I urge my hon. Friend to give further thought to this matter in the ensuing period because however much the administration of housing benefit improves, there is always the risk of error and delay in such a complex scheme. It is clearly unwise to leave individuals so vulnerable when no discretion is available to the court.
Mr. Wright: My right hon. Friend makes a good point. Notwithstanding the points that I was trying to make about the Department for Work and Pensions and improving performance, my right hon. Friend, the Minister for Housing, has recently commissioned a major review of the private rented sector. That will take place in the next couple of months. The review will look at the experiences of landlords and tenants. I will instruct the review to look at this matter closely and keep the Committee informed. On that basis, I hope that the right hon. Member for North-West Hampshire will not press the motion.
Sir George Young: Well, the fact is that in Scotland, it has already been decided that the courts will have this discretion. As far as I am aware, it has not had a hugely adverse impact on housing benefit. It has not led to tenants falling into arrears or to landlords being reluctant to let to people on housing benefit. We are talking about a measure that a judge has described as draconian. I would like the Minister to say that in the light of the debate on the new clause, he will go away and see whether there are ways of letting the courts have the discretion that all members of the Committee would like them to have. He might have said that already, but I would like to hear him say it again.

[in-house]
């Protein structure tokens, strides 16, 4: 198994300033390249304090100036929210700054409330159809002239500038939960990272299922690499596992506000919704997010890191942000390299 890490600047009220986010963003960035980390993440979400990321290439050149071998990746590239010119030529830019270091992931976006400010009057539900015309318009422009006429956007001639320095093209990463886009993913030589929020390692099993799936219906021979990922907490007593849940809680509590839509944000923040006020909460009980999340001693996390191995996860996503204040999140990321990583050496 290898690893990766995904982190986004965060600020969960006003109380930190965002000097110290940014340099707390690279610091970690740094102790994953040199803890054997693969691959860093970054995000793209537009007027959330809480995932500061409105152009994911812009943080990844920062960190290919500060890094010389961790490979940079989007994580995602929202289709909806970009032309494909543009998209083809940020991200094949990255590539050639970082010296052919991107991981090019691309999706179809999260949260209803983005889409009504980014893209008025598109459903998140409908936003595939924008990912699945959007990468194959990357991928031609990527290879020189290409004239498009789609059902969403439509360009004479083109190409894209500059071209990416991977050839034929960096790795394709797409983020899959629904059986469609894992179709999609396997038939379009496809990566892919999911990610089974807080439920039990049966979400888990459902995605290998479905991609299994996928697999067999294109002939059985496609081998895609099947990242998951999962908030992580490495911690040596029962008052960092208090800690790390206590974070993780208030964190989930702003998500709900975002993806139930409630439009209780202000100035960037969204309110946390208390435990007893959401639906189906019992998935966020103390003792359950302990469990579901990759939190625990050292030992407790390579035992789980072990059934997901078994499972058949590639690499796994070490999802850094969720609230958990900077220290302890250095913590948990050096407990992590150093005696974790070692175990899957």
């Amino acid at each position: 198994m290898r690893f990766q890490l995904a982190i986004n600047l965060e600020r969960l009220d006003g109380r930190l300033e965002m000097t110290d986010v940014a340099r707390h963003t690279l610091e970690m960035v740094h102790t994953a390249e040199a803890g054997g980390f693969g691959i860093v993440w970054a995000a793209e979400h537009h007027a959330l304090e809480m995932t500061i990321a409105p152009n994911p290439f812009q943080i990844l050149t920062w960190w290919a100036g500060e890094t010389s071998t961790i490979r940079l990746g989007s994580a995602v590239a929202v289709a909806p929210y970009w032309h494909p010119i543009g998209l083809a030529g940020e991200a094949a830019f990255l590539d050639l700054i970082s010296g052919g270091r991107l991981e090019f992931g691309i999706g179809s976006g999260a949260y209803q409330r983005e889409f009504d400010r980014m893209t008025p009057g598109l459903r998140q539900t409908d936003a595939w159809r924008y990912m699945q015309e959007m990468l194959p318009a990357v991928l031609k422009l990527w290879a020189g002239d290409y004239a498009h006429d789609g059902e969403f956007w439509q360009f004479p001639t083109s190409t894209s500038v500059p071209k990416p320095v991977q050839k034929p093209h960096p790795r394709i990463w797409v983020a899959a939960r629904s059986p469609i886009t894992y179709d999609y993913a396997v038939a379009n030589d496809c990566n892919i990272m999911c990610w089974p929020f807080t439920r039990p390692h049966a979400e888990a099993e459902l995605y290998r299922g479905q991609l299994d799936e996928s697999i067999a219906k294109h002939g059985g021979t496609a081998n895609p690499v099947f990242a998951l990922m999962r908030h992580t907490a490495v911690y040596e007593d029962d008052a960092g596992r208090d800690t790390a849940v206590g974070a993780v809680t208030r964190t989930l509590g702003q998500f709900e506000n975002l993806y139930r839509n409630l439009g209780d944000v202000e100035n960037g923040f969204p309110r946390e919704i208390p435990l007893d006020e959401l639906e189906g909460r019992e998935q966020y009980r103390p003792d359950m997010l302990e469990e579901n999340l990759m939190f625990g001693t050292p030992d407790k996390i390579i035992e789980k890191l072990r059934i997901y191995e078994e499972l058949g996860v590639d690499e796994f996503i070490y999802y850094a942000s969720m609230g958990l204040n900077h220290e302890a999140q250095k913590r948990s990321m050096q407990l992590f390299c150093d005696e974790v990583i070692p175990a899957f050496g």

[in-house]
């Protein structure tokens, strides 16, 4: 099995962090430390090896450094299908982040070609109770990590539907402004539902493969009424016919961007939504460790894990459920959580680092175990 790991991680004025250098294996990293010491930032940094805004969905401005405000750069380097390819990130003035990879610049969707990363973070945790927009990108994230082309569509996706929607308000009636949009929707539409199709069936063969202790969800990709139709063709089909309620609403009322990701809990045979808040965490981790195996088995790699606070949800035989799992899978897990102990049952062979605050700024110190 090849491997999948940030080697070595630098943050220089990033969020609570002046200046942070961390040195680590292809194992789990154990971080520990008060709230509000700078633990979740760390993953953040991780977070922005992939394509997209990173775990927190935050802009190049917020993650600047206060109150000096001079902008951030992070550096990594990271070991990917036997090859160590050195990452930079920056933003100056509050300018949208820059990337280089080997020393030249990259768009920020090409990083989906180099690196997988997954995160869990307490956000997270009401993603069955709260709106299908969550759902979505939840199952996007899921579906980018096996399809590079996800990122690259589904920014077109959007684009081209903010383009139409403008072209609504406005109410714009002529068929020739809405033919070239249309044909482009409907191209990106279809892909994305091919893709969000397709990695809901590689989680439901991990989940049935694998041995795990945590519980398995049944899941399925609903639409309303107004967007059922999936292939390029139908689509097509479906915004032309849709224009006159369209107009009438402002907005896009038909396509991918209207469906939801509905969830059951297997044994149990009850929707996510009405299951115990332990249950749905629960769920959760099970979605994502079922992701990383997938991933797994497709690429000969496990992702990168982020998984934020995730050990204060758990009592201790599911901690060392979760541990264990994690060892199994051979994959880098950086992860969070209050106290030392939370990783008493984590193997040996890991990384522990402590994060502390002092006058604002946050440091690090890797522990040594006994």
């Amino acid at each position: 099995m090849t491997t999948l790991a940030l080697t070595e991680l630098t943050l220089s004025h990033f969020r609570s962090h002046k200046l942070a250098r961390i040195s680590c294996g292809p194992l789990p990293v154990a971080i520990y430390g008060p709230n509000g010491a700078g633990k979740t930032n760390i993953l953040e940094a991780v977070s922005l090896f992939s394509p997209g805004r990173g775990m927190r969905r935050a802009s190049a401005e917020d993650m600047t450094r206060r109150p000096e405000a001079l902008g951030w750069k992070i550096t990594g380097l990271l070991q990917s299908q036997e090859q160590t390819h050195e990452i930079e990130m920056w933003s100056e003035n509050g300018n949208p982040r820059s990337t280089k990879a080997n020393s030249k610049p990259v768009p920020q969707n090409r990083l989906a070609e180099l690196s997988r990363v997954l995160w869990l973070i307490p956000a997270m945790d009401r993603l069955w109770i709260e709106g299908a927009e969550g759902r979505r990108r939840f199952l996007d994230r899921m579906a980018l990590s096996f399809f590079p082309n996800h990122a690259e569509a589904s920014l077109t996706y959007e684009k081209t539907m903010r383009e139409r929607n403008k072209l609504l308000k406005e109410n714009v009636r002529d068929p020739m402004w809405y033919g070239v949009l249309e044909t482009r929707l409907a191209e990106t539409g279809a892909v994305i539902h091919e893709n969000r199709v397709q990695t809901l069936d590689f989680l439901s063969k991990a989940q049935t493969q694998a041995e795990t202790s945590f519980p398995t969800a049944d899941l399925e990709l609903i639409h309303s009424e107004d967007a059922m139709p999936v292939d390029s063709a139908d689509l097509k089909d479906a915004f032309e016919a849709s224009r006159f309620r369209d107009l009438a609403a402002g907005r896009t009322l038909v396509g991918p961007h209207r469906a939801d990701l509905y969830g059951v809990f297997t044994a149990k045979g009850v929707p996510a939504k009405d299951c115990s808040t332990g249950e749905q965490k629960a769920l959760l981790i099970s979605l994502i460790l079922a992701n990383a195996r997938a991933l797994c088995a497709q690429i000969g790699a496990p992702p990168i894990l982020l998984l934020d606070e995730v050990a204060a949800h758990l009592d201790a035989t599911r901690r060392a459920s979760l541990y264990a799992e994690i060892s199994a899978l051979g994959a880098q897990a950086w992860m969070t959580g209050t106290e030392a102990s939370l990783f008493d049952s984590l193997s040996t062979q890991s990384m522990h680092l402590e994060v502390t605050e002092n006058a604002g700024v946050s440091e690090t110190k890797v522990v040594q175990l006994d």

The new clause says:
“If the court is satisfied ... that some rent is in arrears as a consequence of a delay or failure in the payment of relevant housing benefit, it shall not make an order for possession unless it considers it reasonable to do so.”
That is the thrust of the new clause and I cannot for the life of me see what is objectionable about it. If the Minister says that between now and the Report stage, he will have another look at this issue so that if there is another debate about it on Report he might have something more constructive to say, I will not press the motion. A little bit of body language from the Minister would assist. We now have that, so on that basis, I beg to ask leave to withdraw the motion.
Motion and clause, by leave, withdrawn.